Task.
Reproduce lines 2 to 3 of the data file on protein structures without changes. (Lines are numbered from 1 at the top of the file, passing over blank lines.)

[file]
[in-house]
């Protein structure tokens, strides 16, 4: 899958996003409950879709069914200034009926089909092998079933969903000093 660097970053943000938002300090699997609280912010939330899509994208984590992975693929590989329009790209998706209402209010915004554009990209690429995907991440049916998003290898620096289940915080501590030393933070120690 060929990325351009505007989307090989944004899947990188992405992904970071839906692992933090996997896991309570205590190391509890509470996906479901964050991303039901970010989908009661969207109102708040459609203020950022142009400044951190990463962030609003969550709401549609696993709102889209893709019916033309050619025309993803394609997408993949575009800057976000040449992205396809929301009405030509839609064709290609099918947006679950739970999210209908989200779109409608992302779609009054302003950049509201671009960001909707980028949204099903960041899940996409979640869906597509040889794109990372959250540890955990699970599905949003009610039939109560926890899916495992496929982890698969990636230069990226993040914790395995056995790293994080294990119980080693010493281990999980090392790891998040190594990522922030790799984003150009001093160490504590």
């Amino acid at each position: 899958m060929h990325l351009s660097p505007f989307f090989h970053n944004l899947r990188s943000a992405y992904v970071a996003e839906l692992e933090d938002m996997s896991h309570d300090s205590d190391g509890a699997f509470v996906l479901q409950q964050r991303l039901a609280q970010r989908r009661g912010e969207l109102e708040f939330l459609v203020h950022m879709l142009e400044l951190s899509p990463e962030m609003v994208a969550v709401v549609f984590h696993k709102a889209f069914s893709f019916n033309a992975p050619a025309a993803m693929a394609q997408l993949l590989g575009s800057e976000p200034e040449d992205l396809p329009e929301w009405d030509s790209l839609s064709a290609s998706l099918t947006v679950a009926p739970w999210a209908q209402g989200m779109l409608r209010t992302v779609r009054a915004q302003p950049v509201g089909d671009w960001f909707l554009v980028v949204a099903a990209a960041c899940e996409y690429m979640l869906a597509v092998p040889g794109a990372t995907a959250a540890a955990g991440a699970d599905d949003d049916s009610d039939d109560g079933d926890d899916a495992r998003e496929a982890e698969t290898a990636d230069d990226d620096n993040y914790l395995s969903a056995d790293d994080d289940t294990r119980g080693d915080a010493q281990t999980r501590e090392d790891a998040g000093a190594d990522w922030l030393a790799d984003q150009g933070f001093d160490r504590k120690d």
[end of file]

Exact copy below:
């Protein structure tokens, strides 16, 4: 899958996003409950879709069914200034009926089909092998079933969903000093 660097970053943000938002300090699997609280912010939330899509994208984590992975693929590989329009790209998706209402209010915004554009990209690429995907991440049916998003290898620096289940915080501590030393933070120690 060929990325351009505007989307090989944004899947990188992405992904970071839906692992933090996997896991309570205590190391509890509470996906479901964050991303039901970010989908009661969207109102708040459609203020950022142009400044951190990463962030609003969550709401549609696993709102889209893709019916033309050619025309993803394609997408993949575009800057976000040449992205396809929301009405030509839609064709290609099918947006679950739970999210209908989200779109409608992302779609009054302003950049509201671009960001909707980028949204099903960041899940996409979640869906597509040889794109990372959250540890955990699970599905949003009610039939109560926890899916495992496929982890698969990636230069990226993040914790395995056995790293994080294990119980080693010493281990999980090392790891998040190594990522922030790799984003150009001093160490504590």
């Amino acid at each position: 899958m060929h990325l351009s660097p505007f989307f090989h970053n944004l899947r990188s943000a992405y992904v970071a996003e839906l692992e933090d938002m996997s896991h309570d300090s205590d190391g509890a699997f509470v996906l479901q409950q964050r991303l039901a609280q970010r989908r009661g912010e969207l109102e708040f939330l459609v203020h950022m879709l142009e400044l951190s899509p990463e962030m609003v994208a969550v709401v549609f984590h696993k709102a889209f069914s893709f019916n033309a992975p050619a025309a993803m693929a394609q997408l993949l590989g575009s800057e976000p200034e040449d992205l396809p329009e929301w009405d030509s790209l839609s064709a290609s998706l099918t947006v679950a009926p739970w999210a209908q209402g989200m779109l409608r209010t992302v779609r009054a915004q302003p950049v509201g089909d671009w960001f909707l554009v980028v949204a099903a990209a960041c899940e996409y690429m979640l869906a597509v092998p040889g794109a990372t995907a959250a540890a955990g991440a699970d599905d949003d049916s009610d039939d109560g079933d926890d899916a495992r998003e496929a982890e698969t290898a990636d230069d990226d620096n993040y914790l395995s969903a056995d790293d994080d289940t294990r119980g080693d915080a010493q281990t999980r501590e090392d790891a998040g000093a190594d990522w922030l030393a790799d984003q150009g933070f001093d160490r504590k120690d």